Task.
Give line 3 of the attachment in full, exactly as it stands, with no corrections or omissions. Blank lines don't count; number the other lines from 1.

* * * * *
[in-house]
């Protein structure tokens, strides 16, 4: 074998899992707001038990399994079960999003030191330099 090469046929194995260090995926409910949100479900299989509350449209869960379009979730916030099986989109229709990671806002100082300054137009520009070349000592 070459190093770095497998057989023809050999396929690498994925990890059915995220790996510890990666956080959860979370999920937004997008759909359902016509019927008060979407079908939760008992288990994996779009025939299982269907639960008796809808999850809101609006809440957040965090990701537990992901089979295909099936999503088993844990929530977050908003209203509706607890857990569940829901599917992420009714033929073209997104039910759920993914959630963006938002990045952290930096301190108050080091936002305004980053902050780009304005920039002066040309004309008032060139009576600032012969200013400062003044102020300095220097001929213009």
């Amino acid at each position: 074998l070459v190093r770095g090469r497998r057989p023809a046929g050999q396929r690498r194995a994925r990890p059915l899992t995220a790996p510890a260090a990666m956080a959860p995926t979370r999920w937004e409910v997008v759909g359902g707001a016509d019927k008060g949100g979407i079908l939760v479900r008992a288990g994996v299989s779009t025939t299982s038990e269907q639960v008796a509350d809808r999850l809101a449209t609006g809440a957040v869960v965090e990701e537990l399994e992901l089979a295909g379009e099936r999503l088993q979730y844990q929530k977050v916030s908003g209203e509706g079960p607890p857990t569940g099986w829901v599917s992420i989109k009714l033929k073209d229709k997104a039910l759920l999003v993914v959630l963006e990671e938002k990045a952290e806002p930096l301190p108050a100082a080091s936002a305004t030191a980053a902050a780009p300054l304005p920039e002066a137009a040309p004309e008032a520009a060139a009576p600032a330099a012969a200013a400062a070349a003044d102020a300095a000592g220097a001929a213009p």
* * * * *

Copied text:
């Amino acid at each position: 074998l070459v190093r770095g090469r497998r057989p023809a046929g050999q396929r690498r194995a994925r990890p059915l899992t995220a790996p510890a260090a990666m956080a959860p995926t979370r999920w937004e409910v997008v759909g359902g707001a016509d019927k008060g949100g979407i079908l939760v479900r008992a288990g994996v299989s779009t025939t299982s038990e269907q639960v008796a509350d809808r999850l809101a449209t609006g809440a957040v869960v965090e990701e537990l399994e992901l089979a295909g379009e099936r999503l088993q979730y844990q929530k977050v916030s908003g209203e509706g079960p607890p857990t569940g099986w829901v599917s992420i989109k009714l033929k073209d229709k997104a039910l759920l999003v993914v959630l963006e990671e938002k990045a952290e806002p930096l301190p108050a100082a080091s936002a305004t030191a980053a902050a780009p300054l304005p920039e002066a137009a040309p004309e008032a520009a060139a009576p600032a330099a012969a200013a400062a070349a003044d102020a300095a000592g220097a001929a213009p």